The Coach has spoken, and Colin Kaepernick will be starting for the San Francisco 49ers. Mike Florio explains what Jim Harbaugh will need to do to instill some confidence in the young QB. Florio also discusses a Ndamukong Suh conspiracy theory involving NFL officials, and the odds a Super Bowl could be played in the Mile-High City.This video is no longer available. Click here to watch more NBC Sports videos!
PFT Live: Crisis averted. ColinKaep starts
The ongoing debate regarding the issue of player celebrations in the NFL overlooks a key threshold question: If a player goes too far, why should his team be penalized?
In theory, taking away 15 yards of field position creates a strong incentive for coaches to tell players what is and isn’t allowed, and to enforce it. But why should the team be punished for a player crossing in the heat of the moment a line that has nothing to do with the play of the game, and that creates no harm to the opponent?
The NFL consistently has explained that the rule arises from a desire to not invite retaliation from players who feel disrespected by a celebration. If someone crosses the line in that regard, however, the league has tools for dealing with it. Also, when since T.O. stood on the Dallas star did a player ever take matters into his own hands because of a celebration?
Players should be expected to not react to anything that happens on the football field, and chances are that the temptation to retaliate comes more strongly from direct contact that happens between the snap and the whistle. So vague fear of player retaliation shouldn’t be a reason for restricting celebrations — and it definitely doesn’t justify imposing a 15-yard penalty on the player’s team.
Removing the penalty element also makes the celebration violation less of a talking point on the day of the game. By the time the fine is imposed, the fans will be paying attention to something else.
So instead of obsessing over every little nuance about what is and isn’t allowed regarding conduct that may or may not cause 15 percent of the field to shift, why not simply make it a topic no different than the player wearing non-conforming shoes or otherwise doing things that may get them in trouble personally, but that won’t impact the team?
The Chargers know that Philip Rivers will be their starting quarterback in 2017 and he’s under contract for a couple more seasons, but they have started thinking about what comes next at the position.
General Manager Tom Telesco didn’t rule out drafting a quarterback early in the draft when asked about the future at quarterback earlier this month and the team got an up-close look at one that’s expected to be off the board fairly in April’s proceedings. Eric Williams of ESPN.com reports that the Chargers held a private workout with Patrick Mahomes in Lubbock, Texas recently.
Head coach Anthony Lynn, who also went to Texas Tech, attended the workout along with offensive coordinator Ken Whisenhunt and quarterbacks coach Shane Steichen.
Adam Caplan of ESPN reports that the Chargers also had a private workout with Tennessee quarterback Joshua Dobbs, who is projected to be a third day pick next month. Getting picked at that point wouldn’t make him the heir apparent for Rivers, but would give the Chargers a prospect to develop as they begin life in Los Angeles.
The Saints have a bit more cap space to play with this year.
Field Yates of ESPN.com reports that left tackle Terron Armstead has agreed to restructure his deal with the team. Armstead’s $5 million roster bonus has been converted into a signing bonus to spread the cap hit out over a deal that runs through the 2021 season.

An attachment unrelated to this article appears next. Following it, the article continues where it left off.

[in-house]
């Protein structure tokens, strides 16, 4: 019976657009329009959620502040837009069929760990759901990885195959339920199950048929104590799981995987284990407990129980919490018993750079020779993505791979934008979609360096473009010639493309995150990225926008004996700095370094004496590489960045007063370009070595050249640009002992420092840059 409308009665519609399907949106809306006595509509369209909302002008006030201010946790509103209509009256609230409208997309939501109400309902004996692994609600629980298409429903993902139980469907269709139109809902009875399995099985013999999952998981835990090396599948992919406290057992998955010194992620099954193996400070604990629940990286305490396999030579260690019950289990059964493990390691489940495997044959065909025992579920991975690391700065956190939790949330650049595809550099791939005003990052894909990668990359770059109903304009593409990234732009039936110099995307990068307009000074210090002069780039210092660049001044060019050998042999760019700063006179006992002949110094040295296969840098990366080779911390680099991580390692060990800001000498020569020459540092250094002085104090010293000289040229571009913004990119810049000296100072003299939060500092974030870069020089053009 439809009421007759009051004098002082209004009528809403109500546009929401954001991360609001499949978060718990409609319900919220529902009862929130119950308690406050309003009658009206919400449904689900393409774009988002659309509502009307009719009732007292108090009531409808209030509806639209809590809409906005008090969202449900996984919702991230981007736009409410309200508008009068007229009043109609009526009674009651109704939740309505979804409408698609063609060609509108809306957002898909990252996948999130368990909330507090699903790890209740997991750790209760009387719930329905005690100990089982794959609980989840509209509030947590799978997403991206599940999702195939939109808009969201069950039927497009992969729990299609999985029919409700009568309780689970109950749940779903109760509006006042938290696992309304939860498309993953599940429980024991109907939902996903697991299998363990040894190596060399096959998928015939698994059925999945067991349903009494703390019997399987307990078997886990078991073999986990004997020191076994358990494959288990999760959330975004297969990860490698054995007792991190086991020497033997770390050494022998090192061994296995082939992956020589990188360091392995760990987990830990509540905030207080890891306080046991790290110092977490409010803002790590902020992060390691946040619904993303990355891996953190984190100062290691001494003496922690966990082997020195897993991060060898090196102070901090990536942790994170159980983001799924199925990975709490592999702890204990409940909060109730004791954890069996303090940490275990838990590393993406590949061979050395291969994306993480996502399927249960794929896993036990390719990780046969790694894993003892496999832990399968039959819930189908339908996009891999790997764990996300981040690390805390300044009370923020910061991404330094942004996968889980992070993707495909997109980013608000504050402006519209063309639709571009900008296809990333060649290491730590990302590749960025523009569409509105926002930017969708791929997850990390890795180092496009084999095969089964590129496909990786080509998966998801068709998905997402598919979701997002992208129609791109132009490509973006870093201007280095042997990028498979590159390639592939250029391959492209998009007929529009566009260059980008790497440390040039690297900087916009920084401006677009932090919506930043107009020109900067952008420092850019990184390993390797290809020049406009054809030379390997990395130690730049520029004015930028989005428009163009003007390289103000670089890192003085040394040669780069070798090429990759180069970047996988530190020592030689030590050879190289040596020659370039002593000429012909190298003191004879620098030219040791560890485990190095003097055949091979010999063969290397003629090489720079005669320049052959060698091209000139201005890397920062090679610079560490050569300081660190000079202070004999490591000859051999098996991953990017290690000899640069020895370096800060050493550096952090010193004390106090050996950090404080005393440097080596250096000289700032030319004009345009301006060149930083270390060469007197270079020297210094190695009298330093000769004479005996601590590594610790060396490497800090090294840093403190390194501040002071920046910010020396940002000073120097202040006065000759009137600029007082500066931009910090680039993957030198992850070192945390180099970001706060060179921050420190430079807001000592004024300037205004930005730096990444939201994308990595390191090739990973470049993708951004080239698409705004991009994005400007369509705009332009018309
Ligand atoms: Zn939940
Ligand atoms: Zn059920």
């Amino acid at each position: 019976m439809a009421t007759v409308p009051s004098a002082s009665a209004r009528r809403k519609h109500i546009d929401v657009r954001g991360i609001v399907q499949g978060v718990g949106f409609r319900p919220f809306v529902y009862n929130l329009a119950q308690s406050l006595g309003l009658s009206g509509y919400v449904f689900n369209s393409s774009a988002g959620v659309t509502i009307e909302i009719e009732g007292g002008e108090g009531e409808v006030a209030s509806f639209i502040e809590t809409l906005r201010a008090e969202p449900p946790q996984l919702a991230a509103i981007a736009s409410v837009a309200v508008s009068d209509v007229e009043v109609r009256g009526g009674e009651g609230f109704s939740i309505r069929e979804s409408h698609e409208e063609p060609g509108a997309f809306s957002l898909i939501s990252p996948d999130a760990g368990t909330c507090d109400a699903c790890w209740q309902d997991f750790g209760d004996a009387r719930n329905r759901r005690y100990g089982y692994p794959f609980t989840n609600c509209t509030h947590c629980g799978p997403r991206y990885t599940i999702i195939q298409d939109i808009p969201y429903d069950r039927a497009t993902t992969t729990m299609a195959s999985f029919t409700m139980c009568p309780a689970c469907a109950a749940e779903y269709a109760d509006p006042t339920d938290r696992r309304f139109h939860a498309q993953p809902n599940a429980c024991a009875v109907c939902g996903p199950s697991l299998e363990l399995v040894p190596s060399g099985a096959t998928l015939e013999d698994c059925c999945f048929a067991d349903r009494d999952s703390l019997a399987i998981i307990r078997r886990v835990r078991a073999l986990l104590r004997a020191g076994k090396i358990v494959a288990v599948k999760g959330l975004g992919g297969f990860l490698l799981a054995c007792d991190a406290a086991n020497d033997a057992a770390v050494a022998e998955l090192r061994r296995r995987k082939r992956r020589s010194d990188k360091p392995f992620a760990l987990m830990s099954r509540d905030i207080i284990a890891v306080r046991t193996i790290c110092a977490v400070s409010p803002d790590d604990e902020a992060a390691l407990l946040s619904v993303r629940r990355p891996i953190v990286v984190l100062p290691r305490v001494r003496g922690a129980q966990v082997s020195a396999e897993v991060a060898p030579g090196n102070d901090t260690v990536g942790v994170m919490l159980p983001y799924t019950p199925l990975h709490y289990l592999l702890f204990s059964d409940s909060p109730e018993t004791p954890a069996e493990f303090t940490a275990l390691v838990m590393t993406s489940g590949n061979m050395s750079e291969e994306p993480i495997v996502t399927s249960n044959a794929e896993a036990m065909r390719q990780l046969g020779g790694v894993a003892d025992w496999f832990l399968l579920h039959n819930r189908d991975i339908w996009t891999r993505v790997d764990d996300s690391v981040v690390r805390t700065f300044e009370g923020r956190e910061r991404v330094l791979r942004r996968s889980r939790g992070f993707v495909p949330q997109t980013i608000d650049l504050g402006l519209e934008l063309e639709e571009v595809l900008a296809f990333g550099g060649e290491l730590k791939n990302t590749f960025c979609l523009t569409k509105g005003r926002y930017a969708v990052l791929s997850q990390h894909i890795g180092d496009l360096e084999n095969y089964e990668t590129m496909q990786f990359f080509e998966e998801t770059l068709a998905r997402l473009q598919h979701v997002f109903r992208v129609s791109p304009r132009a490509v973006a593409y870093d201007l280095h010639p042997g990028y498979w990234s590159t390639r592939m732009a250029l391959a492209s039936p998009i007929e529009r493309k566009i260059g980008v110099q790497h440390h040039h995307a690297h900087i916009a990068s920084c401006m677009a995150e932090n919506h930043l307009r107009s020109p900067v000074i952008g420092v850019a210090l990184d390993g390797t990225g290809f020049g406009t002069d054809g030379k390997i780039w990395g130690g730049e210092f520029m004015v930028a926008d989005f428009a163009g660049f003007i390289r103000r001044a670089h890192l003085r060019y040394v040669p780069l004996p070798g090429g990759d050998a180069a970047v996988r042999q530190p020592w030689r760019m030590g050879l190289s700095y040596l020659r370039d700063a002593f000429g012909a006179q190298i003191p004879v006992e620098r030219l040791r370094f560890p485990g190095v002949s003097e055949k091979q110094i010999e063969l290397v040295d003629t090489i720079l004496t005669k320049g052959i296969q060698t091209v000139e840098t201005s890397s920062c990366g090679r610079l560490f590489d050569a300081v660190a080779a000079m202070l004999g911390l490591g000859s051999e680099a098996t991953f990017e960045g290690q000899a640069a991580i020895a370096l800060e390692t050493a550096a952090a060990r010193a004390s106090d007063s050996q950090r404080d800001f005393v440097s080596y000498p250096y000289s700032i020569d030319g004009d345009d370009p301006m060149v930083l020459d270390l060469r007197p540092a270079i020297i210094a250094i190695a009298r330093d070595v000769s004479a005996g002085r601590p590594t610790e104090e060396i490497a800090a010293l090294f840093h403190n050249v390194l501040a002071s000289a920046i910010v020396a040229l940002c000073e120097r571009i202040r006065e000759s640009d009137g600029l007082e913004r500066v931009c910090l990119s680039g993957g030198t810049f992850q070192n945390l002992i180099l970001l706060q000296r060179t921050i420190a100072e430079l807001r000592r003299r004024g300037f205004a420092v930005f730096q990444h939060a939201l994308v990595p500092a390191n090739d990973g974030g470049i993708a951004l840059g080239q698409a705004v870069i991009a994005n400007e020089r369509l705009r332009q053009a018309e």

The immediate impact of the move is that the Saints will have $4 million in cap space available this offseason that wasn’t previously at their disposal.
Any new money added to the Saints’ coffers leads to thoughts that they could apply that to their pursuit of Patriots cornerback and restricted free agent Malcolm Butler. The offer sheet for Butler is only part of the equation, of course, as the Patriots have the right to match and the Saints would have to be OK with giving up the 11th overall pick in the draft if New England doesn’t match.
There’s also a chance the two sides could work out a deal for different compensation, although that can’t happen unless Butler signs his restricted free agent tender or another deal with the Patriots.
President Trump took some credit for Colin Kaepernick’s continued unemployment this week, saying that NFL owners may not want to sign Kaepernick because they don’t want the president to tweet criticism of a team for signing a player who declined to stand for the national anthem. NFL Commissioner Roger Goodell says Trump is entitled to that point of view.
Asked about Trump’s comment on Mike & Mike, Goodell said, “That’s a comment that he’s going to make and that’s fine.”
Goodell indicated, however, that he thinks teams are evaluating Kaepernick’s on-field abilities.
“Our teams are out there working hard to figure out how they can improve each of their clubs. They’re making the best decisions they can. And they’re going to do what they can to improve their teams and win. That’s what they want to do for the fans. So that’s what they’re focused on and that’s what we’re focused on. Everyone’s going to make other comments, and obviously we’re respectful of those comments, particularly from the president.”
Ultimately, Goodell said, teams build around players they think will help them win.
“I can’t speculate on that,” Goodell said. “The 32 owners, I think their major focus is on winning and whatever it takes to win and they think reflects well on their team, that’s what they’re gonna do. And so I think from their standpoint, they want to win, and they’re putting teams together and trying to find the players and coaches and everyone else who can help create that kind of chemistry that’s going to lead to a winning team.”